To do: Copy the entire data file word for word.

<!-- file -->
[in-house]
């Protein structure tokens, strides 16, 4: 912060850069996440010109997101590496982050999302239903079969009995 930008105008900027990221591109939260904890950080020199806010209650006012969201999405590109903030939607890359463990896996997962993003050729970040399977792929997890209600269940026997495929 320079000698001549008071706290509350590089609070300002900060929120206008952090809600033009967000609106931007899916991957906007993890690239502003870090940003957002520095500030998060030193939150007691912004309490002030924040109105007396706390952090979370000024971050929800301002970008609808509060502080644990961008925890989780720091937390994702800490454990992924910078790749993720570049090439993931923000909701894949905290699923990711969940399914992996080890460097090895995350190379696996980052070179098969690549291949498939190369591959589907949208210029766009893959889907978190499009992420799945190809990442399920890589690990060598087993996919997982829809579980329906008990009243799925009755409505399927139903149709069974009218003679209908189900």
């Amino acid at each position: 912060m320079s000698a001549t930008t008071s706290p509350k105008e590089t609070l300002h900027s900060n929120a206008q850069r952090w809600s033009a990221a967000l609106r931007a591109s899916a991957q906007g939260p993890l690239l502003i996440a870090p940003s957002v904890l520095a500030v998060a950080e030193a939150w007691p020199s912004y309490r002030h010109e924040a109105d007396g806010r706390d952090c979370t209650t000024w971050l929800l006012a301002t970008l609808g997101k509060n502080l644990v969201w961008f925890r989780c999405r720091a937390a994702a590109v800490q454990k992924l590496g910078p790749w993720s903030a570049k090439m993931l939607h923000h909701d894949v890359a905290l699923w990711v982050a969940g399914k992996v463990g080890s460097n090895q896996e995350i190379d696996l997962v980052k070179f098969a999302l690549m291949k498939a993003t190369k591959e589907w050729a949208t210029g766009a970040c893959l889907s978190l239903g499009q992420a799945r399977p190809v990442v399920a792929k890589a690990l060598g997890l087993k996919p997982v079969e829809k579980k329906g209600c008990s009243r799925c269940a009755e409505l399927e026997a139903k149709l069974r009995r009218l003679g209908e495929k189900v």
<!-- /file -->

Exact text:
[in-house]
């Protein structure tokens, strides 16, 4: 912060850069996440010109997101590496982050999302239903079969009995 930008105008900027990221591109939260904890950080020199806010209650006012969201999405590109903030939607890359463990896996997962993003050729970040399977792929997890209600269940026997495929 320079000698001549008071706290509350590089609070300002900060929120206008952090809600033009967000609106931007899916991957906007993890690239502003870090940003957002520095500030998060030193939150007691912004309490002030924040109105007396706390952090979370000024971050929800301002970008609808509060502080644990961008925890989780720091937390994702800490454990992924910078790749993720570049090439993931923000909701894949905290699923990711969940399914992996080890460097090895995350190379696996980052070179098969690549291949498939190369591959589907949208210029766009893959889907978190499009992420799945190809990442399920890589690990060598087993996919997982829809579980329906008990009243799925009755409505399927139903149709069974009218003679209908189900």
């Amino acid at each position: 912060m320079s000698a001549t930008t008071s706290p509350k105008e590089t609070l300002h900027s900060n929120a206008q850069r952090w809600s033009a990221a967000l609106r931007a591109s899916a991957q906007g939260p993890l690239l502003i996440a870090p940003s957002v904890l520095a500030v998060a950080e030193a939150w007691p020199s912004y309490r002030h010109e924040a109105d007396g806010r706390d952090c979370t209650t000024w971050l929800l006012a301002t970008l609808g997101k509060n502080l644990v969201w961008f925890r989780c999405r720091a937390a994702a590109v800490q454990k992924l590496g910078p790749w993720s903030a570049k090439m993931l939607h923000h909701d894949v890359a905290l699923w990711v982050a969940g399914k992996v463990g080890s460097n090895q896996e995350i190379d696996l997962v980052k070179f098969a999302l690549m291949k498939a993003t190369k591959e589907w050729a949208t210029g766009a970040c893959l889907s978190l239903g499009q992420a799945r399977p190809v990442v399920a792929k890589a690990l060598g997890l087993k996919p997982v079969e829809k579980k329906g209600c008990s009243r799925c269940a009755e409505l399927e026997a139903k149709l069974r009995r009218l003679g209908e495929k189900v």